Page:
Dutch kids massively avoiding the dentist
Around 600 thousand Dutch children never go to the dentist, according to the association of Dutch dentists ANT. In a letter sent to Minister Bruno Bruins for Medical Care, they call on health insurers to take action, AD reports.
Over the past two years, dentists launched all kinds of projects to get more children to a periodic checkup, but these have been largely unsuccessful. The biggest problem is that many parents think that they will have to pay for their child's dentist visit, according to ANT. Adults have to get additional insurance for dentistry, or pay for it themselves. But for children up to the age of 18, dental care is covered by the basic health insurance package and therefore free of charge.
According to the dentists, the most effective way to correct this misapprehension, is for insurers to send letters to parents who never take their child to the dentist. Health insurers can see exactly who they are in their systems, but the willingness to do so is low, ANT said.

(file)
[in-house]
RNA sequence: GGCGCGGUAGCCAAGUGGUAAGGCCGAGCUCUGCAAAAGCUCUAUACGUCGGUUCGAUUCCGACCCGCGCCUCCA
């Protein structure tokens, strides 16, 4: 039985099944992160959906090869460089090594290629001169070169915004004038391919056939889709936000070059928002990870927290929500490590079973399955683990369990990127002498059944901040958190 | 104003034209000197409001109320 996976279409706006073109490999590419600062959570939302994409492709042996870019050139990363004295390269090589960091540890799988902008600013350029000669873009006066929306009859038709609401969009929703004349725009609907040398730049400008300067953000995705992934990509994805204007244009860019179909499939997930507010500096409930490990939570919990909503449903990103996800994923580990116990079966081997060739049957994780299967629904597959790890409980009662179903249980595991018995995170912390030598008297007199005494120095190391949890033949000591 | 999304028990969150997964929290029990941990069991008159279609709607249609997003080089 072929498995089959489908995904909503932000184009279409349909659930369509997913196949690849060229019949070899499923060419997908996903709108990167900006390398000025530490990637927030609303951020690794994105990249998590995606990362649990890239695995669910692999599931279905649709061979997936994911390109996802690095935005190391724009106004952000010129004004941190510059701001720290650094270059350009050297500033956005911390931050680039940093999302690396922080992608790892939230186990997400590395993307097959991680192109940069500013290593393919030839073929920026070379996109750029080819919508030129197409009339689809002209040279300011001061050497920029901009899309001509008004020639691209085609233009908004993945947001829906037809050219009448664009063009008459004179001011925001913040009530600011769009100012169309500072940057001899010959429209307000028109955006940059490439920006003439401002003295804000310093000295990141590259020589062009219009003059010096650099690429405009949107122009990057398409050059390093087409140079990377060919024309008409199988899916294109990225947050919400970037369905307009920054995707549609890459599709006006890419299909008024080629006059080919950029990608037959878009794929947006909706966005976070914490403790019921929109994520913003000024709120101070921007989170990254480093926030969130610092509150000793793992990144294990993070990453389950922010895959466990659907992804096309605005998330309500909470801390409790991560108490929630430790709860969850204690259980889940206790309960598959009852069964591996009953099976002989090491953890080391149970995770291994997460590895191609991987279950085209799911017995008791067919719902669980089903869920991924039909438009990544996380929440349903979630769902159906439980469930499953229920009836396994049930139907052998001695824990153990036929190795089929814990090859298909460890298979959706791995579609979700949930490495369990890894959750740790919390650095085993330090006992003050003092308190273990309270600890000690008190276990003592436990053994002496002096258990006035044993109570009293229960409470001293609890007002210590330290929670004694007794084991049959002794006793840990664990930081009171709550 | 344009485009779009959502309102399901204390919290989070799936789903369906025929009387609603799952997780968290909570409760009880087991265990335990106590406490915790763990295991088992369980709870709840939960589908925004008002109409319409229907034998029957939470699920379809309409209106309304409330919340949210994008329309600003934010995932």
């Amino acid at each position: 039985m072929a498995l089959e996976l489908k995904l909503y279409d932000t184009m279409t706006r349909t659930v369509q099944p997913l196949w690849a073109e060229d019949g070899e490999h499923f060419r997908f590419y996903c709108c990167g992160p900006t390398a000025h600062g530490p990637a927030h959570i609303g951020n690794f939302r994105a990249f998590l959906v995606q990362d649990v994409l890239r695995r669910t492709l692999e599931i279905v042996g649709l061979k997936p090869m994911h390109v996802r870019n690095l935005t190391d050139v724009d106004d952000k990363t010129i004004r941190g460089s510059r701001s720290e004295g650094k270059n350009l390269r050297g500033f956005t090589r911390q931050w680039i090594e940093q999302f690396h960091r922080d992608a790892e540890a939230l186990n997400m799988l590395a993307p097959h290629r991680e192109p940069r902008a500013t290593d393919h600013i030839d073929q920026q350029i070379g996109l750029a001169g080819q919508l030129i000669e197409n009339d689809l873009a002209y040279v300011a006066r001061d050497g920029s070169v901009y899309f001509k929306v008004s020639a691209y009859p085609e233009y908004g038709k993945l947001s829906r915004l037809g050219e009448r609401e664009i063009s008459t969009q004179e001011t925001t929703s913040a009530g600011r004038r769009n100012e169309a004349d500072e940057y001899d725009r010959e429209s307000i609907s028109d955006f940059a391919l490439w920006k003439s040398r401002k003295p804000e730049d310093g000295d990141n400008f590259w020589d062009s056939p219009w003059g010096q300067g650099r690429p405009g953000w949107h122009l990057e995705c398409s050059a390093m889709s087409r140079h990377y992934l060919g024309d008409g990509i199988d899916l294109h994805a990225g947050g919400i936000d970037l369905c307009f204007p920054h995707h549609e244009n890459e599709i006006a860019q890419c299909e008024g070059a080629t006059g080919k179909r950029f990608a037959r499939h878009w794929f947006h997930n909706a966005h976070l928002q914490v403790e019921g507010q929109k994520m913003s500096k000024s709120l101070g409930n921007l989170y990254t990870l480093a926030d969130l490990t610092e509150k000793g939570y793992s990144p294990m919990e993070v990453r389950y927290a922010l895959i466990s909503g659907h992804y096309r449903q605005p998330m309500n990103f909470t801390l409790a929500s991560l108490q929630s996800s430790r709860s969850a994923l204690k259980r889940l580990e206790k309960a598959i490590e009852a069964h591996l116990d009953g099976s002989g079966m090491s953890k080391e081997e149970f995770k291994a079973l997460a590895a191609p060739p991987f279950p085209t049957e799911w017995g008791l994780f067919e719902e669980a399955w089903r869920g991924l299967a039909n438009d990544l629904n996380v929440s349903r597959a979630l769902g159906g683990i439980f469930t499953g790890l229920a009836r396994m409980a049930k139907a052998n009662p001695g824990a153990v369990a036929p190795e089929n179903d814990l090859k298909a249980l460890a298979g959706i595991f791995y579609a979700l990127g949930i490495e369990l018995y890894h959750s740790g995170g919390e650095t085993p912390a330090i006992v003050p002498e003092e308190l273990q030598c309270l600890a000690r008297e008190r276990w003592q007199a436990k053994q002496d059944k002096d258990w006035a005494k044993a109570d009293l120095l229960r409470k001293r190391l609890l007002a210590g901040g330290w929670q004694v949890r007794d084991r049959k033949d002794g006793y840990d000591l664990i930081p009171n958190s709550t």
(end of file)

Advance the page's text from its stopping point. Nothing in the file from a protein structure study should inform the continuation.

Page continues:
Only insurer DSW responded to dentists' plea and did an experiment with informing parents in Schiedam. Almost half of the notified parents took their kid in for a check-up. Other insurers responded with "it is not our job to lead insured persons to care", or pointed to privacy problems. ANT vice-chairman Ravin Raktoe calls this shocking. "It seems that health insurers consider their own finances more important than their duty of care and social responsibility."
Health insurers's association Zorgverzekeraars Nederland acknowledged that too many children don't go to the dentist. But recently tightened privacy legislation makes writing to selected groups of policy holders difficult, if not impossible, spokesperson Koen Venekamp said to the newspaper. According to him, health insurers are constantly developing prevention methods to promote healthy teeth in children. "And there are very successful, scientifically proven examples."